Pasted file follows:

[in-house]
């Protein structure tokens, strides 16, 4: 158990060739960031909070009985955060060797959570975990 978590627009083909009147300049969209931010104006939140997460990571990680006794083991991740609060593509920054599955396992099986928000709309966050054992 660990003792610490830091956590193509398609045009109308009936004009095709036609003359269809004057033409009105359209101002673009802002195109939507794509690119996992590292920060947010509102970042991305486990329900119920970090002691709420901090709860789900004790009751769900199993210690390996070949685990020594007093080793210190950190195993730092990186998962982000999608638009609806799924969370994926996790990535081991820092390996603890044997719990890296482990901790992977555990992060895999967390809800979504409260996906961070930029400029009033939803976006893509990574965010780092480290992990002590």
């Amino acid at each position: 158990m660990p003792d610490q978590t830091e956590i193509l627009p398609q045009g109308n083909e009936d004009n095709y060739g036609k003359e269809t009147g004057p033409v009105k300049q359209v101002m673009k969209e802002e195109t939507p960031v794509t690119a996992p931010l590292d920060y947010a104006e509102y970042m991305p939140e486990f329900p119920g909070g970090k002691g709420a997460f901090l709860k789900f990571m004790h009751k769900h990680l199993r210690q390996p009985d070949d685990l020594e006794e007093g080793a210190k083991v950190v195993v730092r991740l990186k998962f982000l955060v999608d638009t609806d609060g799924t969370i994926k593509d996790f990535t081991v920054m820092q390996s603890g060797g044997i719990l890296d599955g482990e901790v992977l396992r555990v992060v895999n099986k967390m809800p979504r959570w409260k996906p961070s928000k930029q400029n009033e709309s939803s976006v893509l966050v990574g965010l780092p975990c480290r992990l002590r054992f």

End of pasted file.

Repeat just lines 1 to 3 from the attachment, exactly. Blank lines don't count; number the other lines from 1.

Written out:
[in-house]
């Protein structure tokens, strides 16, 4: 158990060739960031909070009985955060060797959570975990 978590627009083909009147300049969209931010104006939140997460990571990680006794083991991740609060593509920054599955396992099986928000709309966050054992 660990003792610490830091956590193509398609045009109308009936004009095709036609003359269809004057033409009105359209101002673009802002195109939507794509690119996992590292920060947010509102970042991305486990329900119920970090002691709420901090709860789900004790009751769900199993210690390996070949685990020594007093080793210190950190195993730092990186998962982000999608638009609806799924969370994926996790990535081991820092390996603890044997719990890296482990901790992977555990992060895999967390809800979504409260996906961070930029400029009033939803976006893509990574965010780092480290992990002590």
């Amino acid at each position: 158990m660990p003792d610490q978590t830091e956590i193509l627009p398609q045009g109308n083909e009936d004009n095709y060739g036609k003359e269809t009147g004057p033409v009105k300049q359209v101002m673009k969209e802002e195109t939507p960031v794509t690119a996992p931010l590292d920060y947010a104006e509102y970042m991305p939140e486990f329900p119920g909070g970090k002691g709420a997460f901090l709860k789900f990571m004790h009751k769900h990680l199993r210690q390996p009985d070949d685990l020594e006794e007093g080793a210190k083991v950190v195993v730092r991740l990186k998962f982000l955060v999608d638009t609806d609060g799924t969370i994926k593509d996790f990535t081991v920054m820092q390996s603890g060797g044997i719990l890296d599955g482990e901790v992977l396992r555990v992060v895999n099986k967390m809800p979504r959570w409260k996906p961070s928000k930029q400029n009033e709309s939803s976006v893509l966050v990574g965010l780092p975990c480290r992990l002590r054992f």